The internet is a copy machine. At its most foundational level, it copies every action, every character, every thought we make while we ride upon it. . . . The digital economy is thus run on a river of copies. Unlike the mass-produced reproductions of the machine age, these copies are not just cheap, they are free.When copies are super abundant, they become worthless.When copies are super abundant, stuff which can’t be copied becomes scarce and valuable.When copies are free, you need to sell things which can not be copied.Well, what can’t be copied?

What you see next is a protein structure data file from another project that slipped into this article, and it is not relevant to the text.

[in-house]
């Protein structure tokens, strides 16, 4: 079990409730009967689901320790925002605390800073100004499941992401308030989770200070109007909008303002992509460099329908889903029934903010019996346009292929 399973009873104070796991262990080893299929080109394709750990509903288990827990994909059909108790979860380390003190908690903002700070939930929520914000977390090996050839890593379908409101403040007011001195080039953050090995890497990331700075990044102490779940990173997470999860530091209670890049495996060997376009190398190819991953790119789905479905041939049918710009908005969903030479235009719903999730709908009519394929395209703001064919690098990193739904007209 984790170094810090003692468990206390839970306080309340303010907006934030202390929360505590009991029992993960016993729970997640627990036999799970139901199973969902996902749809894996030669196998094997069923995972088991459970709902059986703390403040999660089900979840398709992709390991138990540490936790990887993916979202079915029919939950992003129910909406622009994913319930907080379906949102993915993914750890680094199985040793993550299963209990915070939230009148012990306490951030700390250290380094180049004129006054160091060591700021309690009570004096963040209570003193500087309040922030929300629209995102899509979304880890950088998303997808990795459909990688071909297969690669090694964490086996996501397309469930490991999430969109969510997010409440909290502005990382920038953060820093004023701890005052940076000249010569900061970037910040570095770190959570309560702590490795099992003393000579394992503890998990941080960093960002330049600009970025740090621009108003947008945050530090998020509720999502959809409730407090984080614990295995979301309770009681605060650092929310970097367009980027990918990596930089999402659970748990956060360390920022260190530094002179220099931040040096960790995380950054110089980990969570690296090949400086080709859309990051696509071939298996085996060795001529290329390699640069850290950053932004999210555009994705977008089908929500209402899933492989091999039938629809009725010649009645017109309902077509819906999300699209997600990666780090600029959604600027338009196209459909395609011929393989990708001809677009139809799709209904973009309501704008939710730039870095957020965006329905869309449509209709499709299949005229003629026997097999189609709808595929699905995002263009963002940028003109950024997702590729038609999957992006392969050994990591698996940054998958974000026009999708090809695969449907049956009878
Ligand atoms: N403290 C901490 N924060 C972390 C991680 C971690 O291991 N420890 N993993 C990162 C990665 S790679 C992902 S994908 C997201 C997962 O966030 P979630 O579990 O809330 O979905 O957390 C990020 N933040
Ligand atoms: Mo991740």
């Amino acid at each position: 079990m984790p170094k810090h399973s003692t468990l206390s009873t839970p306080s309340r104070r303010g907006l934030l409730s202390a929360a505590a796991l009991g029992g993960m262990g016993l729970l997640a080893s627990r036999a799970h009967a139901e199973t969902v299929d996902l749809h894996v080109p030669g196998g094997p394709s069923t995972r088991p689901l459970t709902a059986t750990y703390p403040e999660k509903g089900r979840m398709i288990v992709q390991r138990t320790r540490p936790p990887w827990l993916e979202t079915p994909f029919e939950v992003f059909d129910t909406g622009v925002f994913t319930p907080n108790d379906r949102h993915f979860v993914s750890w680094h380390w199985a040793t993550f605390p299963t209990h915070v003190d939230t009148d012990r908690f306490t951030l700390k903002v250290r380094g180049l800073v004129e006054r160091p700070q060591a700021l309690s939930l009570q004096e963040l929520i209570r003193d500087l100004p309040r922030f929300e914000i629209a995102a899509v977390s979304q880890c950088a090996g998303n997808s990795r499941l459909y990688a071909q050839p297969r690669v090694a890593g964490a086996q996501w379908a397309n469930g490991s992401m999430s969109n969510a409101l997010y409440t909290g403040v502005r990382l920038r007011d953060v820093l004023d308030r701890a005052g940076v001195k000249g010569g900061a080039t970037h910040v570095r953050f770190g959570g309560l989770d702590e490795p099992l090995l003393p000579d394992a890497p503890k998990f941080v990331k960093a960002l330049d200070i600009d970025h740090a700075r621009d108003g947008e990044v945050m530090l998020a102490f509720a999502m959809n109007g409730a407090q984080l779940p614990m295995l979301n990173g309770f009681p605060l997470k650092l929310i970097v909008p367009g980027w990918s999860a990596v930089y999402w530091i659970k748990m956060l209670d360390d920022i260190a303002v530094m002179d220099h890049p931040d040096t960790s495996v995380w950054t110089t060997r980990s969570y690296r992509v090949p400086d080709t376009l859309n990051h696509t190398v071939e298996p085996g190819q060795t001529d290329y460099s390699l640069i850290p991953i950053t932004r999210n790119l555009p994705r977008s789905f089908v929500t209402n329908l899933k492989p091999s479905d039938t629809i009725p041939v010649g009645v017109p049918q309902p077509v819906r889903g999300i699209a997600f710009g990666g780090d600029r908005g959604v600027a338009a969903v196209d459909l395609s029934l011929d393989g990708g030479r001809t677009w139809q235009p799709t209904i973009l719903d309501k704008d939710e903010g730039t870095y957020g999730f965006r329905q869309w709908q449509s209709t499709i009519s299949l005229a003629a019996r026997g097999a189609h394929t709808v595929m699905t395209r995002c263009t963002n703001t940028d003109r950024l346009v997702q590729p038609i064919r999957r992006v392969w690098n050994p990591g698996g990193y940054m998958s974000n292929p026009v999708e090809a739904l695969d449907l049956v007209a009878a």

At its core the digital copy is without a body. You can take a free copy of a work and throw it on a screen. But perhaps you’d like to see it in hi-res on a huge screen? Maybe in 3D? PDFs are fine, but sometimes it is delicious to have the same words printed on bright white cottony paper, bound in leather. Feels so good. What about dwelling in your favorite (free) game with 35 others in the same room? There is no end to greater embodiment. Sure, the hi-res of today — which may draw ticket holders to a big theater — may migrate to your home theater tomorrow, but there will always be new insanely great display technology that consumers won’t have. Laser projection, holographic display, the holodeck itself! And nothing gets embodied as much as music in a live performance, with real bodies. The music is free; the bodily performance expensive.